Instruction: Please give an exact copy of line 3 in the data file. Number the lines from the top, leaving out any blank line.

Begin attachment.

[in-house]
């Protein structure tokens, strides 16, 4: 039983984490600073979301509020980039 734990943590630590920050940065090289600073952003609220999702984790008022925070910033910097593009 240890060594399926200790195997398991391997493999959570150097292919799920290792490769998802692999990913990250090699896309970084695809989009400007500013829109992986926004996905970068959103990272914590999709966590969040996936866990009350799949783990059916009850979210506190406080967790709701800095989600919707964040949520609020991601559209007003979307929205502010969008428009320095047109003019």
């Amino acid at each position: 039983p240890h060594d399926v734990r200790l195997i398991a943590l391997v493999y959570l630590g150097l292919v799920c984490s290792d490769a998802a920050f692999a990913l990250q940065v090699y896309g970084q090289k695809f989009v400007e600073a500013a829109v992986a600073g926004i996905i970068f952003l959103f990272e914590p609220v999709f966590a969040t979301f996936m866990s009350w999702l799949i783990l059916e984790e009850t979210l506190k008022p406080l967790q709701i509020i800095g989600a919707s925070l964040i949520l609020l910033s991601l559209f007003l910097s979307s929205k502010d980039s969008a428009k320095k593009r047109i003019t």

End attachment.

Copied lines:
């Amino acid at each position: 039983p240890h060594d399926v734990r200790l195997i398991a943590l391997v493999y959570l630590g150097l292919v799920c984490s290792d490769a998802a920050f692999a990913l990250q940065v090699y896309g970084q090289k695809f989009v400007e600073a500013a829109v992986a600073g926004i996905i970068f952003l959103f990272e914590p609220v999709f966590a969040t979301f996936m866990s009350w999702l799949i783990l059916e984790e009850t979210l506190k008022p406080l967790q709701i509020i800095g989600a919707s925070l964040i949520l609020l910033s991601l559209f007003l910097s979307s929205k502010d980039s969008a428009k320095k593009r047109i003019t």